Invasive phragmites (Common reed) –Phragmites austrilis
Where did phragmites come from?
- Invasive phragmites is native to Europe
- Invasive European strains were likely introduced during the 1800’s in ship ballast water
What does phragmites look like?
- Invasive phragmites is a tall, perennial grass that can grow 15 feet or more in height
- Stems are light tan in color and hallow
- Leaves are blue green in color, flat and wide
- Flower heads are dense, fluffy, and gray or purple in color
Why is phragmites a problem?
- Invasive phragmites is a fast-growing plant that forms dense stands that consume available growing space and push out native plants that are vital to birds, fish, and wildlife
- Invasive phragmites degrades wetland and wildlife habitats with dense growth, thus reducing critical resources for birds and other wildlife
- Dense stands impede the movement of boaters, fish, and wildlife
- Large populations alter hydrology, dry up wetlands, impede water movement, and increase the potential of fire risks
How does phragmites spread?
- Phragmites is spread predominantly through seed dispersal – seeds are dispersed from November through January and each seed head can produce up to 2,000 seeds
- Phragmites can spread to new areas when fragments break off a parent plant and are moved to a new location where they can root. This can happen through natural events such as wind and water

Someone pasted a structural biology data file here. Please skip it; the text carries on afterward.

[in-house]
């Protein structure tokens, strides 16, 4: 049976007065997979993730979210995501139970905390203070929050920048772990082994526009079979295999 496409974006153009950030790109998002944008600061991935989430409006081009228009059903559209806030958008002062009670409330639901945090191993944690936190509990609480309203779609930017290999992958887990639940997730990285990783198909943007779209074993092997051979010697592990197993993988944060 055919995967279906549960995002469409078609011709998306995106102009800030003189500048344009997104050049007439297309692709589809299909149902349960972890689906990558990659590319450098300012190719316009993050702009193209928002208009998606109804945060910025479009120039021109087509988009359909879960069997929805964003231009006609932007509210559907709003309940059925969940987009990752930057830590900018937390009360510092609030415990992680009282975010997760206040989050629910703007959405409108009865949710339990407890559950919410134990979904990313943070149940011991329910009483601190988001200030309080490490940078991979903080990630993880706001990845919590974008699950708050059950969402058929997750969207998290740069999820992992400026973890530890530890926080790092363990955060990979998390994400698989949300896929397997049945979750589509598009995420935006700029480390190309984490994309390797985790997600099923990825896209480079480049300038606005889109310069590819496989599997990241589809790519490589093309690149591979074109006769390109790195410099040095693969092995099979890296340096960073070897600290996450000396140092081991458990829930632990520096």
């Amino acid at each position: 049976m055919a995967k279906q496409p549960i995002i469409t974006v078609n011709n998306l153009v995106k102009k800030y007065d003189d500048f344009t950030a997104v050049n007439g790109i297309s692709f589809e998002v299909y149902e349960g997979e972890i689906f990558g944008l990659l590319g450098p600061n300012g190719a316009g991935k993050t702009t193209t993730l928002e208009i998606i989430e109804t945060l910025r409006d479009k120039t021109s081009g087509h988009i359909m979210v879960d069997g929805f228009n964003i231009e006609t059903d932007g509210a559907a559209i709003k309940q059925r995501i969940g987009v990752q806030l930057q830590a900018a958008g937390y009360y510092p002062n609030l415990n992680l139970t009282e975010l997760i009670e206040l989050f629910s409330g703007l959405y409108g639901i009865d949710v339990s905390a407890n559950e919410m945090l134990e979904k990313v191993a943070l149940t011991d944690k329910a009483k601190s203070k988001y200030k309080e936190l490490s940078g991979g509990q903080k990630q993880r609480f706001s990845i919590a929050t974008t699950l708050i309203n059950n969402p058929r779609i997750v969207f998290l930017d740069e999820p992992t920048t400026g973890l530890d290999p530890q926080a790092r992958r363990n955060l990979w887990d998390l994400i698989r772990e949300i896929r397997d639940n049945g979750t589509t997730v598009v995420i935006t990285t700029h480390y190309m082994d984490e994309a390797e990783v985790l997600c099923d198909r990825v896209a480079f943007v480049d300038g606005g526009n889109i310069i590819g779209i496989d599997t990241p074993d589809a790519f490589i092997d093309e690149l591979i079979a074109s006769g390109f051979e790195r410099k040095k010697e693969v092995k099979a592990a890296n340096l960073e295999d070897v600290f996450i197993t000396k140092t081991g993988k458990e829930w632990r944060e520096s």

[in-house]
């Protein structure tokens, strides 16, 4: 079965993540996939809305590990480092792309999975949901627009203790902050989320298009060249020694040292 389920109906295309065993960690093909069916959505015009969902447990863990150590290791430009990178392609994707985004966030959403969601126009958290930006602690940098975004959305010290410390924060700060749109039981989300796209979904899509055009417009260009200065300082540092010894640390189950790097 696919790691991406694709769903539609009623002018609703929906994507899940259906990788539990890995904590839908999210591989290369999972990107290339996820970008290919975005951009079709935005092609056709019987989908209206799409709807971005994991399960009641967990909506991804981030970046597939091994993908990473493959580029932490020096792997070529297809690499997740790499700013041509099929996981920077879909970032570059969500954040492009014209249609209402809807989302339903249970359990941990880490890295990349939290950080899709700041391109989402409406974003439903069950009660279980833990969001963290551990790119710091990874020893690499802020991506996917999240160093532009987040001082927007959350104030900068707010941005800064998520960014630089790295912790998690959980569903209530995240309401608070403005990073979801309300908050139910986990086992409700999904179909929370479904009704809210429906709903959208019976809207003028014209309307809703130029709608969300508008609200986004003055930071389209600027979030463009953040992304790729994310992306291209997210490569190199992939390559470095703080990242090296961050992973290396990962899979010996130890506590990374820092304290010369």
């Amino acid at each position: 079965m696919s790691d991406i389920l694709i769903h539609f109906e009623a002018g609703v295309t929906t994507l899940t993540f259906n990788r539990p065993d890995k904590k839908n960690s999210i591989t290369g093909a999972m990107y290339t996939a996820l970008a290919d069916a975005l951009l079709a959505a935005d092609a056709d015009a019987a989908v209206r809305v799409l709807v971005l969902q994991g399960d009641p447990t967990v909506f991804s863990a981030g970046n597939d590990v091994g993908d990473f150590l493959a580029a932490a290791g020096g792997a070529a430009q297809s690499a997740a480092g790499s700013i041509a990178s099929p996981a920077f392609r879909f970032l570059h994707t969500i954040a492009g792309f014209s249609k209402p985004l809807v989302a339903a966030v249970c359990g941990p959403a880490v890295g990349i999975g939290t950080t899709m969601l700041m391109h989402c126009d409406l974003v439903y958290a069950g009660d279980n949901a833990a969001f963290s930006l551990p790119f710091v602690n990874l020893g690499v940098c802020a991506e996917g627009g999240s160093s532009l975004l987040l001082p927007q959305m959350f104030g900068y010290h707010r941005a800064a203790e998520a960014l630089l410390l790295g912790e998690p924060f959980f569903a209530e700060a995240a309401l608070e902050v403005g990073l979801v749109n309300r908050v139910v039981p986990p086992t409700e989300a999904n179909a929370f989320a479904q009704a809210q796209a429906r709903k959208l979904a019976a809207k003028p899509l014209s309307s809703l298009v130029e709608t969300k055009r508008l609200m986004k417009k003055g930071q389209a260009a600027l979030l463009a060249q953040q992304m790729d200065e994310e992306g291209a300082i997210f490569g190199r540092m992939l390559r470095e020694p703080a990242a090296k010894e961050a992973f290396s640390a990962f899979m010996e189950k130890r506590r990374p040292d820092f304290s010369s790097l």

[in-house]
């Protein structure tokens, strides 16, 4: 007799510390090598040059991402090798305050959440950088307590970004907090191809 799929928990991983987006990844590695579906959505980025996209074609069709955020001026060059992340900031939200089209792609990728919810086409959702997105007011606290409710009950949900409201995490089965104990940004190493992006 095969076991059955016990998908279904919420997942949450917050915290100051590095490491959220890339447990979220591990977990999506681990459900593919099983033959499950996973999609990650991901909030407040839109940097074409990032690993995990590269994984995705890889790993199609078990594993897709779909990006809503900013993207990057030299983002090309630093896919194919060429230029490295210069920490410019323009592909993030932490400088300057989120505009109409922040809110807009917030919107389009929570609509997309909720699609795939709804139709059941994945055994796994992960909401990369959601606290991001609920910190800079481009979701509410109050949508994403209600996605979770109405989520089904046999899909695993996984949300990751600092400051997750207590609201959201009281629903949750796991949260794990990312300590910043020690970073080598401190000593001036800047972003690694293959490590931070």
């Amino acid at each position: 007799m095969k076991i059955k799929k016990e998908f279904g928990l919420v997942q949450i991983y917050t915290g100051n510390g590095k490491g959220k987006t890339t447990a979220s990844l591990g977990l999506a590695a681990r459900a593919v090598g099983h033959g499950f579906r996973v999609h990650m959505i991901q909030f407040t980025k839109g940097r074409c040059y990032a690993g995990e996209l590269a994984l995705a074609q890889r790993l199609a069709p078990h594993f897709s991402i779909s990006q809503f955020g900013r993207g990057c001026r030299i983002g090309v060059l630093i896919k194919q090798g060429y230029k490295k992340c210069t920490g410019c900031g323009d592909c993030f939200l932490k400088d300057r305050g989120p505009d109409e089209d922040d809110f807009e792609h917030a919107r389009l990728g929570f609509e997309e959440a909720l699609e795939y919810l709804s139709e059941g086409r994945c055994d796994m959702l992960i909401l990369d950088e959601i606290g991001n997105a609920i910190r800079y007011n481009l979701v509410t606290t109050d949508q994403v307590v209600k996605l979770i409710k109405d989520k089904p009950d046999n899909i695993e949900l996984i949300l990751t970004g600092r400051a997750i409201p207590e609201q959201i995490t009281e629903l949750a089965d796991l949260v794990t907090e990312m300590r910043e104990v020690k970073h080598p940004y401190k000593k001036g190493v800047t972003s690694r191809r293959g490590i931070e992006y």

- Humans can also unintentionally disperse seeds via contaminated equipment, gear, or boats
- Invasive phragmites are attracted to disturbed areas, open spaces that are free of competitors can easily be colonized
How do we control phragmites?
- Well-established stands invasive phragmites are difficult to control
- Herbicide treatments containing glyphosate and imazapyr can be used to control and reduce large populations
- Herbicide treatments in conjunction with prescribed fire, mechanical pulling or cutting, and flooding can be used to control phragmites
- Treatments usually need to be repeated annually to control dense stands
- Thoroughly inspect equipment, gear, and boats for loose vegetation and remove
- Never take fish or plants from one lake and put them into another